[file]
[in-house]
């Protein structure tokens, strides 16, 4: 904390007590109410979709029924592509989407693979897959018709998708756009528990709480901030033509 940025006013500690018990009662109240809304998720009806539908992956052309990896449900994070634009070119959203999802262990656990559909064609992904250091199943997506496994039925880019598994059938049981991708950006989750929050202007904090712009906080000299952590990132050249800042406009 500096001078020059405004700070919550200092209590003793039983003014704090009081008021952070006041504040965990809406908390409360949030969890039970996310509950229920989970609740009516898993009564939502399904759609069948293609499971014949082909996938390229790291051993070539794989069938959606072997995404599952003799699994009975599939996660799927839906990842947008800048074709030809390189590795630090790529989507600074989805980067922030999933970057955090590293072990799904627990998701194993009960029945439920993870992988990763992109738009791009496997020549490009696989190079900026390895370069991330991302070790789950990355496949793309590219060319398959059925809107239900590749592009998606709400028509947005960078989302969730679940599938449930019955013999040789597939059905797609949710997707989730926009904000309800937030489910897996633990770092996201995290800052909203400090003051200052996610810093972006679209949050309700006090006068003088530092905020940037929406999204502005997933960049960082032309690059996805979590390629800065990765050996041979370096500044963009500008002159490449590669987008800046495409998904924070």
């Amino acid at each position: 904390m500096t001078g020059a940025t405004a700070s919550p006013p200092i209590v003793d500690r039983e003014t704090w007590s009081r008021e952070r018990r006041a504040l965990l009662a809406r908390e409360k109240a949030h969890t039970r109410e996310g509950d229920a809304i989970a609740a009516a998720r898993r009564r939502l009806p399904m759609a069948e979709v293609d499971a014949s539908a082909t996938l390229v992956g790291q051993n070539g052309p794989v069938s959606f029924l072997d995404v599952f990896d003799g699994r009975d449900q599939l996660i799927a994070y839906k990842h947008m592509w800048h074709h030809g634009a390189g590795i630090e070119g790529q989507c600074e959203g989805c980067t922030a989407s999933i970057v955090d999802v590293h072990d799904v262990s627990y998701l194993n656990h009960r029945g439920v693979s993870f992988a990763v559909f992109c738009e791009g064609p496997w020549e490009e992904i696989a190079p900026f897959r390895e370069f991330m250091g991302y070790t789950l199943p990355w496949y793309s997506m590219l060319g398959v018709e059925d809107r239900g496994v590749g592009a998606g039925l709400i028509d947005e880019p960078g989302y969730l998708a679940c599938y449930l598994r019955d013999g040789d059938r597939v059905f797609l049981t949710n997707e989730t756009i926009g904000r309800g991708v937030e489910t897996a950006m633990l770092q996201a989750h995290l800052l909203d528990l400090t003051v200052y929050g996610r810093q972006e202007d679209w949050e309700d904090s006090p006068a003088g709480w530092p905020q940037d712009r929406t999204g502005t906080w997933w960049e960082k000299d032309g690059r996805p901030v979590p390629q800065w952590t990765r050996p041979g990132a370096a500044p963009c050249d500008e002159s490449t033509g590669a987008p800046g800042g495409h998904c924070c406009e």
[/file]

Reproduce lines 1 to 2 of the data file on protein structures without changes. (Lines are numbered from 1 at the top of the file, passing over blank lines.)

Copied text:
[in-house]
């Protein structure tokens, strides 16, 4: 904390007590109410979709029924592509989407693979897959018709998708756009528990709480901030033509 940025006013500690018990009662109240809304998720009806539908992956052309990896449900994070634009070119959203999802262990656990559909064609992904250091199943997506496994039925880019598994059938049981991708950006989750929050202007904090712009906080000299952590990132050249800042406009 500096001078020059405004700070919550200092209590003793039983003014704090009081008021952070006041504040965990809406908390409360949030969890039970996310509950229920989970609740009516898993009564939502399904759609069948293609499971014949082909996938390229790291051993070539794989069938959606072997995404599952003799699994009975599939996660799927839906990842947008800048074709030809390189590795630090790529989507600074989805980067922030999933970057955090590293072990799904627990998701194993009960029945439920993870992988990763992109738009791009496997020549490009696989190079900026390895370069991330991302070790789950990355496949793309590219060319398959059925809107239900590749592009998606709400028509947005960078989302969730679940599938449930019955013999040789597939059905797609949710997707989730926009904000309800937030489910897996633990770092996201995290800052909203400090003051200052996610810093972006679209949050309700006090006068003088530092905020940037929406999204502005997933960049960082032309690059996805979590390629800065990765050996041979370096500044963009500008002159490449590669987008800046495409998904924070």